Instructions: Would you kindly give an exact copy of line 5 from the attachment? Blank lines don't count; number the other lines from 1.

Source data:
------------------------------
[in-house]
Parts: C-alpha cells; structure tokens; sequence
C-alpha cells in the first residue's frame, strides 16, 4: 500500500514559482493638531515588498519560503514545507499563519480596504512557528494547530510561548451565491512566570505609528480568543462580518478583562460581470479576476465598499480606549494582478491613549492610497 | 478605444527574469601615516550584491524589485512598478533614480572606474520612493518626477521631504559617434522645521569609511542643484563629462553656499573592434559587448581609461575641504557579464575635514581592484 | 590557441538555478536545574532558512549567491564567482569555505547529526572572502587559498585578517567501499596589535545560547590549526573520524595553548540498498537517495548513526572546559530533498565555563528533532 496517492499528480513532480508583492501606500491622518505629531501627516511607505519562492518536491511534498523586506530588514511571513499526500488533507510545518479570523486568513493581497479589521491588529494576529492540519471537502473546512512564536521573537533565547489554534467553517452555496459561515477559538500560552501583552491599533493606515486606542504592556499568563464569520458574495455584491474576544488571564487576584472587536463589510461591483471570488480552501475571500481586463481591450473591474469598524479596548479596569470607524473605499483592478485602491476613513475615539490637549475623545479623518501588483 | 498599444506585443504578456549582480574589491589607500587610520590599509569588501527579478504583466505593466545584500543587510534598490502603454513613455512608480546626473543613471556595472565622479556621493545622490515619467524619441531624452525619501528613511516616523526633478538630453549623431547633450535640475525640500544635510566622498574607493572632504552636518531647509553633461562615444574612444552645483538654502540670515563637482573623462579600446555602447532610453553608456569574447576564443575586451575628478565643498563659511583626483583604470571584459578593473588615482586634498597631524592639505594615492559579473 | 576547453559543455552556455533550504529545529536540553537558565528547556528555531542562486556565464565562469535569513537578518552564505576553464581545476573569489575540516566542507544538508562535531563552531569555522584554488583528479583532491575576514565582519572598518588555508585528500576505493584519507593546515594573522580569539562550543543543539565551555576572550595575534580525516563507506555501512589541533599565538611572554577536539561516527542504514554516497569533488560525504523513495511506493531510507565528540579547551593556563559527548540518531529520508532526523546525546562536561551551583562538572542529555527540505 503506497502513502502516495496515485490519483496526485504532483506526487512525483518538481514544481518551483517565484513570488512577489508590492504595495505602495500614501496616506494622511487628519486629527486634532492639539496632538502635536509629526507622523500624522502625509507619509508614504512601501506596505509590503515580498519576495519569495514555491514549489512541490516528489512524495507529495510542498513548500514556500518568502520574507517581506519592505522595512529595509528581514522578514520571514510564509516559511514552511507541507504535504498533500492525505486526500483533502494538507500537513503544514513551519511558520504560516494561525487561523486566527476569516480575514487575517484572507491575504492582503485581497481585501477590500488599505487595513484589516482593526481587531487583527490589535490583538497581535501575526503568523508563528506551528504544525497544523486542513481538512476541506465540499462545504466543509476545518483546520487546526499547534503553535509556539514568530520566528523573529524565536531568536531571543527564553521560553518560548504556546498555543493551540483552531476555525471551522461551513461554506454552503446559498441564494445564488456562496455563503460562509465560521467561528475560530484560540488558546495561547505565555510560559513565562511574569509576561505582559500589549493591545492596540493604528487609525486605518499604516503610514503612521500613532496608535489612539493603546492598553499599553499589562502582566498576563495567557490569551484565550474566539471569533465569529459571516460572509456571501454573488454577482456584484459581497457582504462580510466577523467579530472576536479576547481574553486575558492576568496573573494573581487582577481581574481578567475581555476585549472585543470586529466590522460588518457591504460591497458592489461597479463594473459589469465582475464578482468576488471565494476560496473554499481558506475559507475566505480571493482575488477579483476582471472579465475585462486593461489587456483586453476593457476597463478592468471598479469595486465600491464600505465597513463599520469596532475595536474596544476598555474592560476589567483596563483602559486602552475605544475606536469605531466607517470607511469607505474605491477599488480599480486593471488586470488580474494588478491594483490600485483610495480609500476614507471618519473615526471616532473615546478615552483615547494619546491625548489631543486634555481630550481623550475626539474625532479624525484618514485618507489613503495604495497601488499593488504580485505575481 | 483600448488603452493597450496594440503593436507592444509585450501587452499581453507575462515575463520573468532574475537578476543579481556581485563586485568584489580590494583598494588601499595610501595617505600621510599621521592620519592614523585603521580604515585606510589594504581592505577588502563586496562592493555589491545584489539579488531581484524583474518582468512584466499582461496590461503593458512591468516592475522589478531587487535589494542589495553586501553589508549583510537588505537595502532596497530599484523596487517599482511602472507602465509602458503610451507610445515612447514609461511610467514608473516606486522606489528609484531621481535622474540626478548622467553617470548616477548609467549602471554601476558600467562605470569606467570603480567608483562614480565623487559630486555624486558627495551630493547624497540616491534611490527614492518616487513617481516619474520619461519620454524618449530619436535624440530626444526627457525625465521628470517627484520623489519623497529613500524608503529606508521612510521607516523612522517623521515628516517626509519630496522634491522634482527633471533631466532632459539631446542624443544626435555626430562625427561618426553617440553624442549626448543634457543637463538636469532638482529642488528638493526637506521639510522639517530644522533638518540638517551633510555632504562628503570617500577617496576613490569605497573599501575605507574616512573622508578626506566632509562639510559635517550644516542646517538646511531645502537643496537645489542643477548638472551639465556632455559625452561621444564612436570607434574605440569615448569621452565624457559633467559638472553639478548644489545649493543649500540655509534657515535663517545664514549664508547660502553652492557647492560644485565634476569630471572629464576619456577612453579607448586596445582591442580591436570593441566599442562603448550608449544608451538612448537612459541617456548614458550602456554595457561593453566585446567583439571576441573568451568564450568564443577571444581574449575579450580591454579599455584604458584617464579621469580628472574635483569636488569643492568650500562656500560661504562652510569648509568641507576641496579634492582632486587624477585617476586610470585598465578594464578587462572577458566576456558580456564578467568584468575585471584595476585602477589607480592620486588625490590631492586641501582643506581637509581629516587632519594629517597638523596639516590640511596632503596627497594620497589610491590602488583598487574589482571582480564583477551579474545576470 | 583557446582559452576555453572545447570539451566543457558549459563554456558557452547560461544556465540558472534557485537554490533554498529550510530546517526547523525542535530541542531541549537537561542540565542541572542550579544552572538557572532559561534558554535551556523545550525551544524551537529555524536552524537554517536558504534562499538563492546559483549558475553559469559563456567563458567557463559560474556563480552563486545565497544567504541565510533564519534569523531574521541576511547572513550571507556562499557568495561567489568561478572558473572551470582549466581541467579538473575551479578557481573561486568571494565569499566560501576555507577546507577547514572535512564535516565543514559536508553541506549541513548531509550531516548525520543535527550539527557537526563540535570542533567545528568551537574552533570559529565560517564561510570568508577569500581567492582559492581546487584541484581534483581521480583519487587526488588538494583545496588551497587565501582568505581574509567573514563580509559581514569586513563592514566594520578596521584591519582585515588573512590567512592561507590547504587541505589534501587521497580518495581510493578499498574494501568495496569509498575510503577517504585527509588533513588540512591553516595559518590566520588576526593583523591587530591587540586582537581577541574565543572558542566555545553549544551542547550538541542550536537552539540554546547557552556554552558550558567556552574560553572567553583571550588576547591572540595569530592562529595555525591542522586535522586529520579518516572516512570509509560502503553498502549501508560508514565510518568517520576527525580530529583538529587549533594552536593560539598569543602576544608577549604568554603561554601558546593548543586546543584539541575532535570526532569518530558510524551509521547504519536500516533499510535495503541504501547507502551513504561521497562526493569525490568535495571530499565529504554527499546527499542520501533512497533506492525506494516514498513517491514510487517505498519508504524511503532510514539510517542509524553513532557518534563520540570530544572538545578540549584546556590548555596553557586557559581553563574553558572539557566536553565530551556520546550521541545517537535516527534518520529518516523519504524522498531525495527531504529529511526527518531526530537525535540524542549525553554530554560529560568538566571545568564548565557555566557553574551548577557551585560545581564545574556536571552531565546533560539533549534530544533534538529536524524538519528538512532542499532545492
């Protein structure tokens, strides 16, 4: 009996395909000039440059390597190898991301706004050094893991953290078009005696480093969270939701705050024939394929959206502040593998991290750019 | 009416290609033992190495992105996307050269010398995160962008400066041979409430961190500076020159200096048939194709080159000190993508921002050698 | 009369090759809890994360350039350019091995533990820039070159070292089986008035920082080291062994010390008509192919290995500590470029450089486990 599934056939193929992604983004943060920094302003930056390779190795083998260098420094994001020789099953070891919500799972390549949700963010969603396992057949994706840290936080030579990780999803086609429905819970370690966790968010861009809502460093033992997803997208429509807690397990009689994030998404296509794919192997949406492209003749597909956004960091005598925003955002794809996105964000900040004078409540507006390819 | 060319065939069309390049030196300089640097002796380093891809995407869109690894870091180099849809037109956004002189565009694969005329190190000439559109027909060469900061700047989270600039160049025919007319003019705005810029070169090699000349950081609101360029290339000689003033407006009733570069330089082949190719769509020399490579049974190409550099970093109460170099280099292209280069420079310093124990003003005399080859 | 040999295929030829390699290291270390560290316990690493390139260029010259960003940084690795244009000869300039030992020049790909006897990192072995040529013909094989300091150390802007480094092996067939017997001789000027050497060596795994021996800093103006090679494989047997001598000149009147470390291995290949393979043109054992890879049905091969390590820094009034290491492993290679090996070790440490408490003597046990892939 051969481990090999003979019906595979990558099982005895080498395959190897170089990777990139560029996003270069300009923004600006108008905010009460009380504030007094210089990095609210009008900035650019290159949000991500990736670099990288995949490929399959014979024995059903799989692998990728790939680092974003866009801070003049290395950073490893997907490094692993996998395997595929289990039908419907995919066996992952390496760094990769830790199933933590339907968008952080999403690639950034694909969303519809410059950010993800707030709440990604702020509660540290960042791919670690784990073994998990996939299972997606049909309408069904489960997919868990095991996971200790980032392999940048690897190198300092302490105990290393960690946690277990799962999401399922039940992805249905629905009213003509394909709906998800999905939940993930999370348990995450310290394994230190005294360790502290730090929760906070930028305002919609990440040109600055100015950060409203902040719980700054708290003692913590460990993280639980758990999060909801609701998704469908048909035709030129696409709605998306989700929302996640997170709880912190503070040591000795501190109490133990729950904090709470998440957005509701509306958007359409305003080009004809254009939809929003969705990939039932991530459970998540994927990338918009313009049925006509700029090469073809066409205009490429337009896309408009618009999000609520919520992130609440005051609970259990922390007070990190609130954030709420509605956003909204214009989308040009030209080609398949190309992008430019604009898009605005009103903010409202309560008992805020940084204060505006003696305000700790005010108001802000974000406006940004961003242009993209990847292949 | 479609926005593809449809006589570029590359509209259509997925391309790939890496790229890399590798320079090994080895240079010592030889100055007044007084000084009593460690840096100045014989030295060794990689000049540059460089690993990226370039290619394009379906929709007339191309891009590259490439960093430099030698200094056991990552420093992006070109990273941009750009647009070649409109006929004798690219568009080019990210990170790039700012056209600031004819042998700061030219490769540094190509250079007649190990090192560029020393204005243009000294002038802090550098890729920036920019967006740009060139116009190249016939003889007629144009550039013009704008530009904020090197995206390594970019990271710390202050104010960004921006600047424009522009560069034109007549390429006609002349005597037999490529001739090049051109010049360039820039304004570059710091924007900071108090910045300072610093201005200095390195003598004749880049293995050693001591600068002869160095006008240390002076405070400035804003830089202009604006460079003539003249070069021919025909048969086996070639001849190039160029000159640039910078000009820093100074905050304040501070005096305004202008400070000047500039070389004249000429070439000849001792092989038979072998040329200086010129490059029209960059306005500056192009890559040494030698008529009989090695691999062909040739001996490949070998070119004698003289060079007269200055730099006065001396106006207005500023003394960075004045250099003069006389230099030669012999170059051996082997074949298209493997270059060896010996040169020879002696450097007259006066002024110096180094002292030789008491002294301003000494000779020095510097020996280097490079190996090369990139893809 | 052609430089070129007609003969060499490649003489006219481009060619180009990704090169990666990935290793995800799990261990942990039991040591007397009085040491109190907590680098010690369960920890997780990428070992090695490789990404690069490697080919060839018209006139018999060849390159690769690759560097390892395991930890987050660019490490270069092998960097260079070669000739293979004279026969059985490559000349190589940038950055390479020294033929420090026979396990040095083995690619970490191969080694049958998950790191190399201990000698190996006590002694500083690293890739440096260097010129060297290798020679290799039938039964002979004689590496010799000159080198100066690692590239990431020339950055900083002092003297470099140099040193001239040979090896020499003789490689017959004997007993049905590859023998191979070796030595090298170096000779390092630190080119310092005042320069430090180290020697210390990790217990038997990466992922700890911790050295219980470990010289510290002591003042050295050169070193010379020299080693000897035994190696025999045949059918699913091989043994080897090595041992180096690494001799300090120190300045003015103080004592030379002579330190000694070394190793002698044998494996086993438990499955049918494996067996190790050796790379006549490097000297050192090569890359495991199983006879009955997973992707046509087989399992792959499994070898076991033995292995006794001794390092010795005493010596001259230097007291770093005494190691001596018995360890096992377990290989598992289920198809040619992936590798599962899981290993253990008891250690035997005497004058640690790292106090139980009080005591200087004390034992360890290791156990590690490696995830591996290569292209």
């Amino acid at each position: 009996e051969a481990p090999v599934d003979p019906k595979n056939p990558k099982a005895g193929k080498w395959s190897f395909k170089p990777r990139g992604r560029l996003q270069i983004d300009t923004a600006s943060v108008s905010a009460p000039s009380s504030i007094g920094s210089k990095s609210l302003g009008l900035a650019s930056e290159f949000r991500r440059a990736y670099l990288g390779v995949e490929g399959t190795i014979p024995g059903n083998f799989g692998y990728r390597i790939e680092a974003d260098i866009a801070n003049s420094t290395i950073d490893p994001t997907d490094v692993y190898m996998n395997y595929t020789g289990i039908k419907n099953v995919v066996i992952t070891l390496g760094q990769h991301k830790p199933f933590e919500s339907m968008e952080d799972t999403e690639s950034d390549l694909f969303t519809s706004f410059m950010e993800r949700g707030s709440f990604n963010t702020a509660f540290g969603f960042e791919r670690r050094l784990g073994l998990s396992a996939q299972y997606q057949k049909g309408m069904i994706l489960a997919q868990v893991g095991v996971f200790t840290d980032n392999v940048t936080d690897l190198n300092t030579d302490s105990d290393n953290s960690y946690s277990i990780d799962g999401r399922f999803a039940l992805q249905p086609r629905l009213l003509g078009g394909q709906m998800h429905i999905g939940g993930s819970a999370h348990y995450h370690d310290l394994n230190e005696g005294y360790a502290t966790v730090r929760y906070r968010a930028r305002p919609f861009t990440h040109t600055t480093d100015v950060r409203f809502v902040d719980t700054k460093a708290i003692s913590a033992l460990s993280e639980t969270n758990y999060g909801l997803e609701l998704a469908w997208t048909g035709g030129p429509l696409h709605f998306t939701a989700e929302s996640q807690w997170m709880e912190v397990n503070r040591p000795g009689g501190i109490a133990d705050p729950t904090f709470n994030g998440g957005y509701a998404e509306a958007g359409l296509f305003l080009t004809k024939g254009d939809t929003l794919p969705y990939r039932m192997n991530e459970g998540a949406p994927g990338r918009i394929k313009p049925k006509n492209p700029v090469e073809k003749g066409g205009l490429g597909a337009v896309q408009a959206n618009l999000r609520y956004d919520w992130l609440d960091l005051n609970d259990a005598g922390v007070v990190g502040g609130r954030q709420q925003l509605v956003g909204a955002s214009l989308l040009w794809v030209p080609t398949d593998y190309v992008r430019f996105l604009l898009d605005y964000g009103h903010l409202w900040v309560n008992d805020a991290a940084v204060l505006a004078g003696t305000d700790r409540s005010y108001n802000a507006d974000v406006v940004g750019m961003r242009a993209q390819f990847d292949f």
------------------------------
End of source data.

């Amino acid at each position: 009996e051969a481990p090999v599934d003979p019906k595979n056939p990558k099982a005895g193929k080498w395959s190897f395909k170089p990777r990139g992604r560029l996003q270069i983004d300009t923004a600006s943060v108008s905010a009460p000039s009380s504030i007094g920094s210089k990095s609210l302003g009008l900035a650019s930056e290159f949000r991500r440059a990736y670099l990288g390779v995949e490929g399959t190795i014979p024995g059903n083998f799989g692998y990728r390597i790939e680092a974003d260098i866009a801070n003049s420094t290395i950073d490893p994001t997907d490094v692993y190898m996998n395997y595929t020789g289990i039908k419907n099953v995919v066996i992952t070891l390496g760094q990769h991301k830790p199933f933590e919500s339907m968008e952080d799972t999403e690639s950034d390549l694909f969303t519809s706004f410059m950010e993800r949700g707030s709440f990604n963010t702020a509660f540290g969603f960042e791919r670690r050094l784990g073994l998990s396992a996939q299972y997606q057949k049909g309408m069904i994706l489960a997919q868990v893991g095991v996971f200790t840290d980032n392999v940048t936080d690897l190198n300092t030579d302490s105990d290393n953290s960690y946690s277990i990780d799962g999401r399922f999803a039940l992805q249905p086609r629905l009213l003509g078009g394909q709906m998800h429905i999905g939940g993930s819970a999370h348990y995450h370690d310290l394994n230190e005696g005294y360790a502290t966790v730090r929760y906070r968010a930028r305002p919609f861009t990440h040109t600055t480093d100015v950060r409203f809502v902040d719980t700054k460093a708290i003692s913590a033992l460990s993280e639980t969270n758990y999060g909801l997803e609701l998704a469908w997208t048909g035709g030129p429509l696409h709605f998306t939701a989700e929302s996640q807690w997170m709880e912190v397990n503070r040591p000795g009689g501190i109490a133990d705050p729950t904090f709470n994030g998440g957005y509701a998404e509306a958007g359409l296509f305003l080009t004809k024939g254009d939809t929003l794919p969705y990939r039932m192997n991530e459970g998540a949406p994927g990338r918009i394929k313009p049925k006509n492209p700029v090469e073809k003749g066409g205009l490429g597909a337009v896309q408009a959206n618009l999000r609520y956004d919520w992130l609440d960091l005051n609970d259990a005598g922390v007070v990190g502040g609130r954030q709420q925003l509605v956003g909204a955002s214009l989308l040009w794809v030209p080609t398949d593998y190309v992008r430019f996105l604009l898009d605005y964000g009103h903010l409202w900040v309560n008992d805020a991290a940084v204060l505006a004078g003696t305000d700790r409540s005010y108001n802000a507006d974000v406006v940004g750019m961003r242009a993209q390819f990847d292949f």